With a friend, we shared our admiration of the solid oak trunks in Anja's cottage and talked about our recent meetings with an ancient oak forest in Flagmount and the sessile oak woodland of Glengarriff where we had recently camped out, near a rushing river.

The magical antler oak trees of Glengarriff, West Cork.

Looking for a good glen to camp in the oak forests.

Leaving Glengarriff for County Clare, via Kenmare and Kilkenny.

Next our talk turned to the tales of Biddy Early and the legend of her blue bottle. A great healer, she had been born in 1798 in Faha, County Clare and her stories of healing using her herbal remedies and a keen relationship with the elemental beings, are respected in the area.

Early last year, Anja and I visited the old cottage of Biddy Early whose stories have been well documented in local storyteller Ruth Marshall’s book, Clare Folk Tales. The ivy-covered remains of the house in Kilbarron near Feakle was one-storey high with two rooms and had been maintained and decorated with candles and small altars in honour of this famous healer, who was not entirely popular with the local Catholic priests.

“Biddy was not a mythical character, but a real flesh and blood woman who lived in East Clare and died at a good age in around 1874. The stories spoke of her as a healer, a wise woman who knew about herbs. They said she had a blue bottle through which she could tell the future. Biddy, they said, was a red-headed independent woman who had had at least four husbands, the last of these being a man of thirty when she herself was in her seventies. With her cottage door always open, Biddy was loved by the common people for her cures, and yet feared and resented by others, including certain priests, who labelled her a witch.” Clare Folk Tales, Ruth Marshall.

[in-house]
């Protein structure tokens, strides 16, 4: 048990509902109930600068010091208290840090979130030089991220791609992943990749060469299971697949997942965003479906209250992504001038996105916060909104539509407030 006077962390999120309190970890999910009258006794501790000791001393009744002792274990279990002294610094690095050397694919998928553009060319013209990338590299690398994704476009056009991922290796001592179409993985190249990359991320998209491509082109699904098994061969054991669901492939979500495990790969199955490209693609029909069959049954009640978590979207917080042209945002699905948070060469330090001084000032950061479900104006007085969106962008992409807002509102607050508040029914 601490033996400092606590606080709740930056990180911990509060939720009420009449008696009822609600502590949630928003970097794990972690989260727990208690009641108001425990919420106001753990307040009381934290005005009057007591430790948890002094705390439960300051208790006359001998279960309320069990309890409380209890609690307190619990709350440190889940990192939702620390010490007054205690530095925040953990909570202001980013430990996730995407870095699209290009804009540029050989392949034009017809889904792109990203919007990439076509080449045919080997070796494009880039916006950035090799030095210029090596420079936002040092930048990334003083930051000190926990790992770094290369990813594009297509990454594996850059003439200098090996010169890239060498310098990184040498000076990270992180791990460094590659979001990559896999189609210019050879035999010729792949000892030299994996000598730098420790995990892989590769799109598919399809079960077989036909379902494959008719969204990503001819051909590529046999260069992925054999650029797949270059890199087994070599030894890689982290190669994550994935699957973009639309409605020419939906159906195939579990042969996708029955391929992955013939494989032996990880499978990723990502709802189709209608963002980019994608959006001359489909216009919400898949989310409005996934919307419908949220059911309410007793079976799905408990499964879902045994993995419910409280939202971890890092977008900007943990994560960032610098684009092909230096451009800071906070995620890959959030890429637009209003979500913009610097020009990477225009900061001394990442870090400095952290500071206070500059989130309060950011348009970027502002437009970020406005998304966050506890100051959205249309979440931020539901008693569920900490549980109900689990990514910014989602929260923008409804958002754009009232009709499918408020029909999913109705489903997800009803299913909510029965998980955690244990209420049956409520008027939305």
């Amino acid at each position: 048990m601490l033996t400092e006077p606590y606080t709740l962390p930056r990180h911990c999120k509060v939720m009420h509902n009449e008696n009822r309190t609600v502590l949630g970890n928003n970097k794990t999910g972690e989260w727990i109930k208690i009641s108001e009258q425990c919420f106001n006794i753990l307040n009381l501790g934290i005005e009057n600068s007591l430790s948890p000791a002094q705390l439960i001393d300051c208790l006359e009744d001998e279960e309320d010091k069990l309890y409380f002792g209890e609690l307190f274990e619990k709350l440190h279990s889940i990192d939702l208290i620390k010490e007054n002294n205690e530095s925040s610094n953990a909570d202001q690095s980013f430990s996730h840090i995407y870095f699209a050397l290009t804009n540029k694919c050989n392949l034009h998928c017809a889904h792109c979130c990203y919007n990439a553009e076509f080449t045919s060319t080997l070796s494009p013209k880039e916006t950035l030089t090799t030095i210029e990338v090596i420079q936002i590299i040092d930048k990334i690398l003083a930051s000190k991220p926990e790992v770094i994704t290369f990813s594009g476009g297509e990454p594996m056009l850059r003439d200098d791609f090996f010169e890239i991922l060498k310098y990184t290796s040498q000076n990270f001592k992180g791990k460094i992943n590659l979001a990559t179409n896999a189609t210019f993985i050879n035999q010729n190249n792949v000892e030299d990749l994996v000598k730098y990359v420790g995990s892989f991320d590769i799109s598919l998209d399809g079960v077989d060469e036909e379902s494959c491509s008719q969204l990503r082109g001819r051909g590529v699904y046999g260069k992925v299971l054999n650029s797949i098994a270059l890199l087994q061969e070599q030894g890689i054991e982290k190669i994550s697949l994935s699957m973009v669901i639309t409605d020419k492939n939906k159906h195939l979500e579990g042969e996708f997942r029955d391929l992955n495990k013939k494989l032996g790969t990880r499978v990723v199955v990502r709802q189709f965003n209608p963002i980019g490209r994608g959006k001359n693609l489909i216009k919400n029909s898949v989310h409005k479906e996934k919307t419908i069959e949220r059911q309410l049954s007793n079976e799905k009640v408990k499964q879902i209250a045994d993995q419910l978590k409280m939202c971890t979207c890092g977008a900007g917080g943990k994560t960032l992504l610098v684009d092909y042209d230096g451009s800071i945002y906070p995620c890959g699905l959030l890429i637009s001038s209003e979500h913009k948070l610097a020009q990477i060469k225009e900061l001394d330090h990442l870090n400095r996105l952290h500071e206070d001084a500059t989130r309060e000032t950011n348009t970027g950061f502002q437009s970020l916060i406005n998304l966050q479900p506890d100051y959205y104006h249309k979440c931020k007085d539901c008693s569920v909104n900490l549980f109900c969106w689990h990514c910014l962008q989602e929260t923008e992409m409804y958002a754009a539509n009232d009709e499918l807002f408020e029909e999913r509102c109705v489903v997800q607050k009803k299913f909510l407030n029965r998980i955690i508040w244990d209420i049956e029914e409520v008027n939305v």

After a short stay in Clare, it was time to head up to Galway - a city rich with artists due to its supportive regulations for busking. I had a chance to check out Rab Fulton's Celtic Tales - an evening of storytelling at the Crane Bar which included stories about mermaids and a magical blue bottle. His event takes place every Thursday night at 8pm and is followed by traditional Irish music. The Moth and Butterfly is another storytelling event worth checking out in Galway, held every third Wednesday of the month and anyone can come and share their tale based on the evening's theme.

“Storytelling is about sharing – not just the sharing of words and plot, but the sharing of emotions and experiences. It involves a direct coming together of the teller and the listener, with no barrier of text. There is a subtle interaction between the teller and the listener which is unique to oral communication.

We are all storytellers! We tell each other stories quite naturally as part of our everyday life. We need look no further for proof of this than the snatches of conversation overheard in the workplace, the playground, or on the bus...

Telling stories to children enables them to learn the art of listening, in an age when many are lacking this skill. Encourage them to tell stories and they will gain confidence, improve their vocabulary and their literary skills.” Society for Storytelling